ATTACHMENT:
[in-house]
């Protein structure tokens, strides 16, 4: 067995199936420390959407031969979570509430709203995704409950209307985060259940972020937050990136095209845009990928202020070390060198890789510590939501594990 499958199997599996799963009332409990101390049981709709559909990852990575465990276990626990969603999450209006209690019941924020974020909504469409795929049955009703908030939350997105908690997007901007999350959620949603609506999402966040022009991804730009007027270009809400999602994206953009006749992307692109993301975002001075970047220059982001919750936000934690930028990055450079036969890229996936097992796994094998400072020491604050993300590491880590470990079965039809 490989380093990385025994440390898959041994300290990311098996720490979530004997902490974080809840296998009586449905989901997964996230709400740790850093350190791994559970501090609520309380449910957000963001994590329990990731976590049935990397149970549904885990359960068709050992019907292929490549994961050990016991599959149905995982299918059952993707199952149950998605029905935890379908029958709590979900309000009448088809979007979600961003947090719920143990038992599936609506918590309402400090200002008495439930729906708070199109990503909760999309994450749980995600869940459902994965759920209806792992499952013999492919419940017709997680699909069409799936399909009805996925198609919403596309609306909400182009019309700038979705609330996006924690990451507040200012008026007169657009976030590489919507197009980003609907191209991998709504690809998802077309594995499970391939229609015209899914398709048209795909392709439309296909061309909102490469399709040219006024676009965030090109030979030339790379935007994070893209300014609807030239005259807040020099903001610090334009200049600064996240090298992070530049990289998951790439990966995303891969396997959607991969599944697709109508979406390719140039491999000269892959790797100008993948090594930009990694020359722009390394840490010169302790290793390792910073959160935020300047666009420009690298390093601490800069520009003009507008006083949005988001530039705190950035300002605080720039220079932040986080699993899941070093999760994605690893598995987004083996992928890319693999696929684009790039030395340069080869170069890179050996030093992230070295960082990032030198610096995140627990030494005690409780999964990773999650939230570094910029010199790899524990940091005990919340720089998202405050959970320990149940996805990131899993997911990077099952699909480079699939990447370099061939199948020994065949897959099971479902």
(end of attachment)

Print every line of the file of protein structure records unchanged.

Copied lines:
[in-house]
């Protein structure tokens, strides 16, 4: 067995199936420390959407031969979570509430709203995704409950209307985060259940972020937050990136095209845009990928202020070390060198890789510590939501594990 499958199997599996799963009332409990101390049981709709559909990852990575465990276990626990969603999450209006209690019941924020974020909504469409795929049955009703908030939350997105908690997007901007999350959620949603609506999402966040022009991804730009007027270009809400999602994206953009006749992307692109993301975002001075970047220059982001919750936000934690930028990055450079036969890229996936097992796994094998400072020491604050993300590491880590470990079965039809 490989380093990385025994440390898959041994300290990311098996720490979530004997902490974080809840296998009586449905989901997964996230709400740790850093350190791994559970501090609520309380449910957000963001994590329990990731976590049935990397149970549904885990359960068709050992019907292929490549994961050990016991599959149905995982299918059952993707199952149950998605029905935890379908029958709590979900309000009448088809979007979600961003947090719920143990038992599936609506918590309402400090200002008495439930729906708070199109990503909760999309994450749980995600869940459902994965759920209806792992499952013999492919419940017709997680699909069409799936399909009805996925198609919403596309609306909400182009019309700038979705609330996006924690990451507040200012008026007169657009976030590489919507197009980003609907191209991998709504690809998802077309594995499970391939229609015209899914398709048209795909392709439309296909061309909102490469399709040219006024676009965030090109030979030339790379935007994070893209300014609807030239005259807040020099903001610090334009200049600064996240090298992070530049990289998951790439990966995303891969396997959607991969599944697709109508979406390719140039491999000269892959790797100008993948090594930009990694020359722009390394840490010169302790290793390792910073959160935020300047666009420009690298390093601490800069520009003009507008006083949005988001530039705190950035300002605080720039220079932040986080699993899941070093999760994605690893598995987004083996992928890319693999696929684009790039030395340069080869170069890179050996030093992230070295960082990032030198610096995140627990030494005690409780999964990773999650939230570094910029010199790899524990940091005990919340720089998202405050959970320990149940996805990131899993997911990077099952699909480079699939990447370099061939199948020994065949897959099971479902």